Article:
Call of Duty World League Broadcasting Only on YouTube
Modern Warfare 2019 marked a dramatic change for not only the Call of Duty series but also for Activision Blizzard’s business model. Instead of earning revenue via random loot boxes, Activision changed to a seasonal battle pass and paid DLC maps. While fans are still skeptical, they welcomed the change by making Modern Warfare 2019 one of the best-selling games of 2019. But Activision is not done making changes to the franchise. The latest target is the Call of Duty World League.
In early November, Activision announced the launch of the Call of Duty league season on January 24 in Minneapolis. As of last week, Activision had still not partnered with a streaming service for the esport event. Historically, Twitch hosted the Call of Duty league, Overwatch League, and other Activision esport events; however, the partnership between the two companies elapsed. Just before the CoD league season began, Activision announced a multi-year partnership with YouTube Gaming.
Despite YouTube’s popularity in the gaming industry, the news comes as a shock. While over 200 million users watch video game content each day on YouTube, the vast majority view pre-recorded content. Although YouTube is trying to grow its live streaming business, Twitch is still the preferred platform for live feeds.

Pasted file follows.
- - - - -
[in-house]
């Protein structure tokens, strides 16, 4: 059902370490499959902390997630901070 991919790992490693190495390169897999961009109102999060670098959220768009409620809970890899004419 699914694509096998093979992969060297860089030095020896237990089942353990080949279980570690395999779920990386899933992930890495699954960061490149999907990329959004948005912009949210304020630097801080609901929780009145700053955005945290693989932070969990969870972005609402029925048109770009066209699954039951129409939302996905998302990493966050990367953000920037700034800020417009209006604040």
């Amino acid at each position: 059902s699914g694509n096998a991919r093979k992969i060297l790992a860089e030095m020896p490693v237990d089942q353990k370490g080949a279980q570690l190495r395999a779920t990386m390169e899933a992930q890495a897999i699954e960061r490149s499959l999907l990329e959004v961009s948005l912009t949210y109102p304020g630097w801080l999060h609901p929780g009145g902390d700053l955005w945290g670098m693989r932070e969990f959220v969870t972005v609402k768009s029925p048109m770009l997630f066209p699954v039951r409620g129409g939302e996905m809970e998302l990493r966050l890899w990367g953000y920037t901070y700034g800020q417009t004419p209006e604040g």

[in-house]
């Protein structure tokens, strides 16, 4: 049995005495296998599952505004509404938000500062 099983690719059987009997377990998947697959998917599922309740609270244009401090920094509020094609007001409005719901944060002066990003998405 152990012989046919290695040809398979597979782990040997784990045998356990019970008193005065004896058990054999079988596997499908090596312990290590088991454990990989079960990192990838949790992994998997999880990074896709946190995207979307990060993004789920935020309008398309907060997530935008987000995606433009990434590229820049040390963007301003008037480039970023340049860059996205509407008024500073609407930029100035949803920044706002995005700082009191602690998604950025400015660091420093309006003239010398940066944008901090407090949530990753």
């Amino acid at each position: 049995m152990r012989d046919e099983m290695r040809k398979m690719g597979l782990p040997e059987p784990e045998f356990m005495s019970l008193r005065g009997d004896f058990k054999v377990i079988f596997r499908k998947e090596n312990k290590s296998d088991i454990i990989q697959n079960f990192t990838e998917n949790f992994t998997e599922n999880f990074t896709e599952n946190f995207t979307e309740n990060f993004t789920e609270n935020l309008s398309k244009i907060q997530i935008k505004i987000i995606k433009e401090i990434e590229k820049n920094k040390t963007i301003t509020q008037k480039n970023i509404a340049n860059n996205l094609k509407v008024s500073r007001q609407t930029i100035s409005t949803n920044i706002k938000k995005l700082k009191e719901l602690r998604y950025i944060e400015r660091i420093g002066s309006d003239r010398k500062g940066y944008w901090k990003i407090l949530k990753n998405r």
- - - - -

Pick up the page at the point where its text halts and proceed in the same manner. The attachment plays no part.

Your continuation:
The biggest question is why would Activision partner with YouTube when Twitch has more active viewers of live content. The answer is likely a combination of money and potential.
Google owns YouTube and is trying to gain a foothold in the live content segment of the video game industry with Google Stadia and YouTube TV. While the Stadia launch has been a disaster, YouTube TV was the fastest growing streaming service of 2019. As PlayStation Vue shuts down this month, subscribers will likely flock to Google’s platform.
In an effort to boost viewership of YouTube’s live video game content, Google likely paid a premium for the rights to the Call of Duty World League. Analysts rumored that Twitch paid $90 million per year to broadcast Activision’s content, and Google likely paid a premium for the exclusive rights to Activision’s popular content.
Google’s strategy is curious in comparison to Microsoft’s video game streaming platform Mixer. Microsoft poached many of Twitch’s popular broadcasters by offering more than $1 million for fan icons such as Ninja and Shroud. Fans of those streamers quickly migrated to Mixer, which in turn boosted Microsoft’s share of live video game content. On the other hand, Google is betting on the rise of esports to solidify its position.
In the meantime, it will be interesting to see how Twitch responds to both Google and Microsoft. Although viewership continues to increase for Twitch, Amazon should not rest on its laurels.
But we want to know what you think. What do you think of the Activision Blizzard partnership with YouTube gaming? Will you watch the Call of Duty World League on YouTube?
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